How to best serve young Fourrier Burgundies, with advice I received from Jean-Marie Fourrier

Fourrier flower petals

Recently, I helped out at the La Paulee Verticals Tasting, which is a great event that you should definitely attend if you have the opportunity to do so. The format of the Verticals is that many several Burgundy producers bring three different vintages of the same wine and present them side by side for you to taste, often with the person who made the wines standing right behind the table for you to talk to. It is a really congenial way to get a true sense of a wine. And the producers involved are some of my favorites, with names like Mugneret-Gibourg, Dauvissat, Lafarge, Leflaive, Roumier, and Rousseau. The last two years that this event has been held I've poured Roulot wines, which was a big friggin' deal to me. 'cause, whoah! This year I got to assist Jean-Marie Fourrier, which was just a superb experience. The man is patient and friendly, and just right there with you the whole way. I don't think I've met someone better at explaining obscure winemaking concepts than Jean-Marie Fourrier is. It really is cool to see it happen. Like you sense how cool it is right there as it is occurring. 

Jean-Marie brought along three vintages of his Vougeot 1er Cru Les Petits Vougeot to taste, a 2007, a 2009, and a 2010. He said that the 2007 is in a happier drinking place than the 2008 at the moment, so he brought the 2007 and skipped a year in the sequence. But these were some fairly young wines. In fact I think we were the only table showing a red 2010 at the tasting. Which makes sense in terms of the winemaking, because Jean-Marie really avoids racking the wine in his cellar, and that means he maintains a lot of the primary fruit that is just so ravishing in a young bottle. But it also makes sense in terms of my experience tasting young Fourrier wines. Or tasting young Fourrier wines that Jean-Marie Fourrier is pouring, I should say. Because I have definitely had amazing wines poured to me by Jean-Marie, for instance a run of 2008s at my first La Paulee, that inspired me to go back to the restaurant and open bottles that in actual practice weren't quite the same. Jean-Marie would pour me wines of crystal clarity and perfect poise. I would try to repeat the practice on my own and would find wonderful wines that seemed to slouch a bit. They were a bit dull, or browned, at the edges. This is something I ascribed to unresolved carbon dioxide gas in the wine, which you can tell is present because of the sensation of spritz that you get sometimes when you drink young Fourrier wines. I had the sense that the gas was acting like a layer of gauze between me and the pure expression of the fruit. But I didn't know what to do about that except wait for the wine to mature. Or decant the bottle. My suspicion was that Jean-Marie knew from experience just how far in advance to double decant the bottles, and that this was what he was doing to make his wines taste so great when he was the one doing the pouring. But I had it a bit wrong.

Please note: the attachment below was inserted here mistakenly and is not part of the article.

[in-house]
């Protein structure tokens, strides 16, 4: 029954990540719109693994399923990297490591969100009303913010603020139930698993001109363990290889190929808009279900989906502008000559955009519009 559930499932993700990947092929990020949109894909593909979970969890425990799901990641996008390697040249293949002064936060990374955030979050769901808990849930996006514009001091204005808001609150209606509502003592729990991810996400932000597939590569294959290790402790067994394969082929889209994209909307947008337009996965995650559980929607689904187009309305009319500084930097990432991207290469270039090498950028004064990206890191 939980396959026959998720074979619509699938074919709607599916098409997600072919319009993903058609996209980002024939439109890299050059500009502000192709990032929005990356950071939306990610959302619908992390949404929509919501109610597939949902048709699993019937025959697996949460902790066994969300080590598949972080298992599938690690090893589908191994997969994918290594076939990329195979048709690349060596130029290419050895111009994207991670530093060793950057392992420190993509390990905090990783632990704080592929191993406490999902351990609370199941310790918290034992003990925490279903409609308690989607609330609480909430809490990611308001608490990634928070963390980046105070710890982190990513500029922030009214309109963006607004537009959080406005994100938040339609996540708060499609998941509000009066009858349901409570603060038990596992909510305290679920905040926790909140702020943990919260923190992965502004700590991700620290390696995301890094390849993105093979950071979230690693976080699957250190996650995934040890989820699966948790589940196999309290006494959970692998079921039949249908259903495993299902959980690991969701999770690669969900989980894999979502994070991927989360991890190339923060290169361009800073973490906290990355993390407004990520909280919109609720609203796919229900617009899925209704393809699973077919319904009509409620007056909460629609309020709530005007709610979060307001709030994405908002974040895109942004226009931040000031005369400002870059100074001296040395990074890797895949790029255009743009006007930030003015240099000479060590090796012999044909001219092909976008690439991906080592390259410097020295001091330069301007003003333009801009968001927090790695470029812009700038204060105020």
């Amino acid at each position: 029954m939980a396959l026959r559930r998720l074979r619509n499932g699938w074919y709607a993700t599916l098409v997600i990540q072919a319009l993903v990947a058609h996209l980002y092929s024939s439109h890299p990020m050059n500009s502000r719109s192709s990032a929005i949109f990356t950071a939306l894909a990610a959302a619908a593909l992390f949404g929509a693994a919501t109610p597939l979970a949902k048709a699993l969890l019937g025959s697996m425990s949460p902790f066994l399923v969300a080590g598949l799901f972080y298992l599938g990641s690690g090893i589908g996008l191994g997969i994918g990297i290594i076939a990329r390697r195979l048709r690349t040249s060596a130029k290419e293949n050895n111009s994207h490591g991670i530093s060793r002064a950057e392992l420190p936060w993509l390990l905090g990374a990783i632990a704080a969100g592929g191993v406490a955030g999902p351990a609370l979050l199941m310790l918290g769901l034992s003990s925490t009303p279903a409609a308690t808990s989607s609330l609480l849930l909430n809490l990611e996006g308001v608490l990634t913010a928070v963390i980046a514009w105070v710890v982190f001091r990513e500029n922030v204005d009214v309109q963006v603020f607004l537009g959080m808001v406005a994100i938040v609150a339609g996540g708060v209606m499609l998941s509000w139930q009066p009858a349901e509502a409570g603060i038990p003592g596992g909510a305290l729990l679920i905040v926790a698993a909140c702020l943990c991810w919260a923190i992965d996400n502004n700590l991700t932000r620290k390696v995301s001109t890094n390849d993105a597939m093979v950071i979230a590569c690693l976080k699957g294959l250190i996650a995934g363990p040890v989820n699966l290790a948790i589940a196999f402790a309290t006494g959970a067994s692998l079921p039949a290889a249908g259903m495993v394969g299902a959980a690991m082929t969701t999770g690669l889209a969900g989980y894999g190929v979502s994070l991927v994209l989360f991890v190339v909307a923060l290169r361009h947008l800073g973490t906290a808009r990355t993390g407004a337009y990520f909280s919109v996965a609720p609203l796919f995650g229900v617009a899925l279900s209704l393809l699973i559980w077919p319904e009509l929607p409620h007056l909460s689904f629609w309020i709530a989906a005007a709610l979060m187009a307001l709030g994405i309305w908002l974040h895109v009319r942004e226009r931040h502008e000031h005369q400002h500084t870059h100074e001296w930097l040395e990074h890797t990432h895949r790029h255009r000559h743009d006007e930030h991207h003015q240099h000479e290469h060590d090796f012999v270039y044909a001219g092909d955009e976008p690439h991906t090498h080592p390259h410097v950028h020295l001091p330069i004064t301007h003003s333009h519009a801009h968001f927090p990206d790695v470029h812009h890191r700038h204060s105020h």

What Jean-Marie actually does is shake up the bottles. He puts his thumb over the top of the open bottle and then gives the bottle a few quick up and down moves in the air. You can see the result in the pictures below.

The carbon dioxide gas bubbles up into a big froth.

And then the bubbles pretty quickly dissipate.

Until the wine starts to return to how it looked before. Except now the taste is different. The gauze is gone, and now when you taste you get all that pure fruit character that Fourrier expresses perhaps better than maybe anyone in Burgundy. By shaking the bottle Jean-Marie provides a catalyst for the CO2 to be released as gas. Why is this more of an issue with Fourrier wines than with other wines? Well, it goes back to the racking. Racking is when you move the liquid from one vessel in your cellar to another vessel. Usually when you rack, the CO2 gas goes away into the air as you move the wine. But Jean-Marie doesn't like to rack. And so the carbon dioxide stays in the finished bottle of wine. Jean-Marie is cool with that, and in fact he prefers to use the carbon dioxide to protect the wine from oxidation instead of the alternative, which is sulphur. In the end the carbon dioxide is retained because the aim is to add very little sulphur.

When you think about it, we are usually drinking young Fourrier wines. You don't see much of his dad's wines in this country, and when Jean-Marie took over it was 1994. The first vintage that he released commercially was 1995. There aren't many bottles produced, and what is out there is quickly snapped up. So we are usually drinking the wines somewhat young. If you find yourself in that situation, perhaps remember Jean-Marie's technique for bringing the wines along.